Maintaining Tax Records for a Period Longer Than Three Years
Expectations to keep tax documents and paperwork longer than three years are due to the following situations:
- You need to keep your tax records for at least six years if you did not declare revenue that you should have reported, which is more than 25% of the gross income shown on your return.
- You should maintain your tax records and paperwork if you want to claim a bad debt from a tax return or capital loss from your securities. It gives the IRS ample time to check your claim to affirm the correct tax payment amount.
- Keep tax records for at least ten years if you wish to claim a credit or itemized tax deduction if you paid taxes to a foreign government. Holding on to those tax documents and paperwork for ten years will help you make a claim quickly.
- If you are a property owner, you need to keep tax documents for ten years or longer to assist you in determining any depletion, depreciation, deductions, and capital gains related to the property.
- If you didn’t file a return at all, or you filed a fraudulent report, you should hold on to the tax documents for more than ten years as recommended by the IRS.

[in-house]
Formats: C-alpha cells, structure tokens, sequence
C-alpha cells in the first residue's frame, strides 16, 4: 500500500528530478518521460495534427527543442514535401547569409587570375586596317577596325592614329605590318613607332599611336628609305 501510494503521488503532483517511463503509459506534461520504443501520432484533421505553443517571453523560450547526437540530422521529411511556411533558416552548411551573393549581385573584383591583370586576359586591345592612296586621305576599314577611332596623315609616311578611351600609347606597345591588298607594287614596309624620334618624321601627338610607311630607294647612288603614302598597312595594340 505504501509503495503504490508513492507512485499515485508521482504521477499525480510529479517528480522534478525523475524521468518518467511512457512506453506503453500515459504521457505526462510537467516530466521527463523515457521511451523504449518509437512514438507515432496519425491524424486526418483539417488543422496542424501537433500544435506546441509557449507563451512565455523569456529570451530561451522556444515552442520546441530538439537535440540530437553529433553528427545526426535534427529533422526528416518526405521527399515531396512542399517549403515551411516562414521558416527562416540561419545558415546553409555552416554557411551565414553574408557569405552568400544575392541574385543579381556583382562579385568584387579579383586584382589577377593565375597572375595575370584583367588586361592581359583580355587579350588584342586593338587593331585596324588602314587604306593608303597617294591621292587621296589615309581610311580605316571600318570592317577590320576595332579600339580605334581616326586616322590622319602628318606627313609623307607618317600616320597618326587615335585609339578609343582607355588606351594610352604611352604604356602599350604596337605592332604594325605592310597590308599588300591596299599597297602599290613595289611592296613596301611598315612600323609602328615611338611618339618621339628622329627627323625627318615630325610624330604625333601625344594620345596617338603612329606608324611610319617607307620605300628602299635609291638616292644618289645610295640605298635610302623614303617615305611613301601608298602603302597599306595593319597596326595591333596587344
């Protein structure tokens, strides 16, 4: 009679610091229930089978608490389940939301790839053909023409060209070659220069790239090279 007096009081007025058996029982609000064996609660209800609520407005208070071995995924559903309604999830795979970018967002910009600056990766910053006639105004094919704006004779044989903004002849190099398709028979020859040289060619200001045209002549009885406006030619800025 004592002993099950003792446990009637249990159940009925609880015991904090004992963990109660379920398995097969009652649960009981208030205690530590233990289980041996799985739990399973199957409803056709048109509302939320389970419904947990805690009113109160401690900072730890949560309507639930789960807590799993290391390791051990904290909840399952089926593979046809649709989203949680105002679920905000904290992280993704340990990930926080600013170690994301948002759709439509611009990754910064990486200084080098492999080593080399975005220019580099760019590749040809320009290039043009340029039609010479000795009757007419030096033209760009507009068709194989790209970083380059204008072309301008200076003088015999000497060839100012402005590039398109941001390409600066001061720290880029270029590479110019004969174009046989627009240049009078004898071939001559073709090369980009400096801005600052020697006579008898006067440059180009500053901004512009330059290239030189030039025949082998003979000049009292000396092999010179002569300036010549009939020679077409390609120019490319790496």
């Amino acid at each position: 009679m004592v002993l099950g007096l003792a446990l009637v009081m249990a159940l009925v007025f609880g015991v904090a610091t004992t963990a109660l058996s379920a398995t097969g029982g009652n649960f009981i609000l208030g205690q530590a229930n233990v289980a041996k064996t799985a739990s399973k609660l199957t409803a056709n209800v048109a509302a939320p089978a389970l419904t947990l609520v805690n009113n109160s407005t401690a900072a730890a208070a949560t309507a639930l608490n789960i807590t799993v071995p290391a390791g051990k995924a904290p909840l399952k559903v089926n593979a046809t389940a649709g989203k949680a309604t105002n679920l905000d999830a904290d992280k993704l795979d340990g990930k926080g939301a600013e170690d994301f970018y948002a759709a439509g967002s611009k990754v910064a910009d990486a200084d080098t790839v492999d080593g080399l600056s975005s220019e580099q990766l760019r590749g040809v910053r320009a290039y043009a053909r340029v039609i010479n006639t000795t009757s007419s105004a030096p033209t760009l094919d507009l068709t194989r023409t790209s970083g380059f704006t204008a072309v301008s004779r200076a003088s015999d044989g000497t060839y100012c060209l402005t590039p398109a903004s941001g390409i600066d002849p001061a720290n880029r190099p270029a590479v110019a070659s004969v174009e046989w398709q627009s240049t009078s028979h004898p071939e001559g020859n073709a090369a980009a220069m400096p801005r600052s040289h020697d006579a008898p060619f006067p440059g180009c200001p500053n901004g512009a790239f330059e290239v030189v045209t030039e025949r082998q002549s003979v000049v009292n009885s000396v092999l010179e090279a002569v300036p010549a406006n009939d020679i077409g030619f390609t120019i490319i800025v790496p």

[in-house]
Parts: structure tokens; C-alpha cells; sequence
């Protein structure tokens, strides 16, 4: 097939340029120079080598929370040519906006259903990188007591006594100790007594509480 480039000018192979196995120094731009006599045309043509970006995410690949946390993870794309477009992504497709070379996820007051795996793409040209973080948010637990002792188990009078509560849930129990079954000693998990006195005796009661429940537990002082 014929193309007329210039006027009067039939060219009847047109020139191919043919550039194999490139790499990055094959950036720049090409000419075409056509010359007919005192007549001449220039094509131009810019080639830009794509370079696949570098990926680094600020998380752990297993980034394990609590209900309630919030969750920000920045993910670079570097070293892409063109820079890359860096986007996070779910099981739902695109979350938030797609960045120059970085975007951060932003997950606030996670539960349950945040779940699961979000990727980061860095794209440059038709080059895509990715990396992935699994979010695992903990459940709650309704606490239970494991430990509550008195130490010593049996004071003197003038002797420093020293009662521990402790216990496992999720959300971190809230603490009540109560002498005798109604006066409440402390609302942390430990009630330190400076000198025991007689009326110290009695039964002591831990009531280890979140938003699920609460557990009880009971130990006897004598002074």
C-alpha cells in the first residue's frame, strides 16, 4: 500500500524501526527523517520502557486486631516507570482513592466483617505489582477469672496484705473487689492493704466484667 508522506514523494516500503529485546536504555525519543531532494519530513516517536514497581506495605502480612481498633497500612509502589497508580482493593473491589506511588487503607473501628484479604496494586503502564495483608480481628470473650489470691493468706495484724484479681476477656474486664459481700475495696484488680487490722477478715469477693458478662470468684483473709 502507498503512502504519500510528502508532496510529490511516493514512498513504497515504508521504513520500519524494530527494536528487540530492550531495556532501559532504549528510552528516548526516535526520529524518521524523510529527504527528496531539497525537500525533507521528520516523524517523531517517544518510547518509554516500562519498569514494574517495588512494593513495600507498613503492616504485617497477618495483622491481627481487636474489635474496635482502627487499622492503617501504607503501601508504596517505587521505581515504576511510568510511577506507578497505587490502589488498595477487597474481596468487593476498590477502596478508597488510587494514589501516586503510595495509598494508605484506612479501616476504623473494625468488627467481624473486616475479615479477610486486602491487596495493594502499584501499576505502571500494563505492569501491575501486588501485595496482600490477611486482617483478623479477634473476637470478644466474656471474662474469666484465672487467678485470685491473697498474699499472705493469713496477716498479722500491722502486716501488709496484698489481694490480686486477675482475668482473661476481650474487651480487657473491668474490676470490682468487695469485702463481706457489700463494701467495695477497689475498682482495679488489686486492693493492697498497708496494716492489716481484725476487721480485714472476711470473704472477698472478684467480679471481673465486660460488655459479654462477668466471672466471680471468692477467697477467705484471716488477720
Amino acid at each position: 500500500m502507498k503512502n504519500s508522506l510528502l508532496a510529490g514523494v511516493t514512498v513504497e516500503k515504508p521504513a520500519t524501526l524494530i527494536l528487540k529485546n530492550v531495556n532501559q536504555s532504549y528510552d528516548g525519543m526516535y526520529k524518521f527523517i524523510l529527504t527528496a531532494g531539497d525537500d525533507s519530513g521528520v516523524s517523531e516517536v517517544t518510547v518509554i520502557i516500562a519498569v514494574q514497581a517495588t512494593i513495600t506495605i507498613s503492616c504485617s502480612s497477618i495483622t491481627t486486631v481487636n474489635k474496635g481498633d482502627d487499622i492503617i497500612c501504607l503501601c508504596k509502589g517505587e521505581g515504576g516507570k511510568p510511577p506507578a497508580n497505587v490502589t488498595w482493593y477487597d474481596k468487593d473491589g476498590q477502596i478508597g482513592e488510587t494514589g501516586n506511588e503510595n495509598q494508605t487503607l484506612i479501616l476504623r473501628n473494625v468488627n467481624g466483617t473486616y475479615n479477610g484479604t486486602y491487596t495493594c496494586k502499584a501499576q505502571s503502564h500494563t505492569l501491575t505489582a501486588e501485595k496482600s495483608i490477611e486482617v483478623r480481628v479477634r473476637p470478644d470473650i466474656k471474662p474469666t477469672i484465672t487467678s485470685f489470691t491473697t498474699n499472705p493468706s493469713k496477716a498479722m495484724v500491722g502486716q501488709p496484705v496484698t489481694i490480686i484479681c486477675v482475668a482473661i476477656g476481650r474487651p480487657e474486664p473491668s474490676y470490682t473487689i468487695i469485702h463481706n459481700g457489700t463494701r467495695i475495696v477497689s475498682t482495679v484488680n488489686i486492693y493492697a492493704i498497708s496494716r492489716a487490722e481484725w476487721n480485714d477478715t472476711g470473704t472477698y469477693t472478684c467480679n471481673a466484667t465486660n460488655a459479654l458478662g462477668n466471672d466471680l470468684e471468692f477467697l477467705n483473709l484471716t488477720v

Do not throw away your tax records and paperwork if you no longer need them for tax purposes. You may require them for your creditors or your insurance company Contact us today for more advice.
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The subject of a tax audit is concerning for both taxpayers and business owners. While you can certainly control your taxes and the outcome of receiving an audit, it’s best to consult with a tax professional.
This way, you can avoid the avoidable pitfalls of making critical tax mistakes and receiving an undeserved audit. Also, you can save money in the long run while minimizing your risk.
To learn more about how your insurance policy and taxes intersect, consult with one of our agents for more information.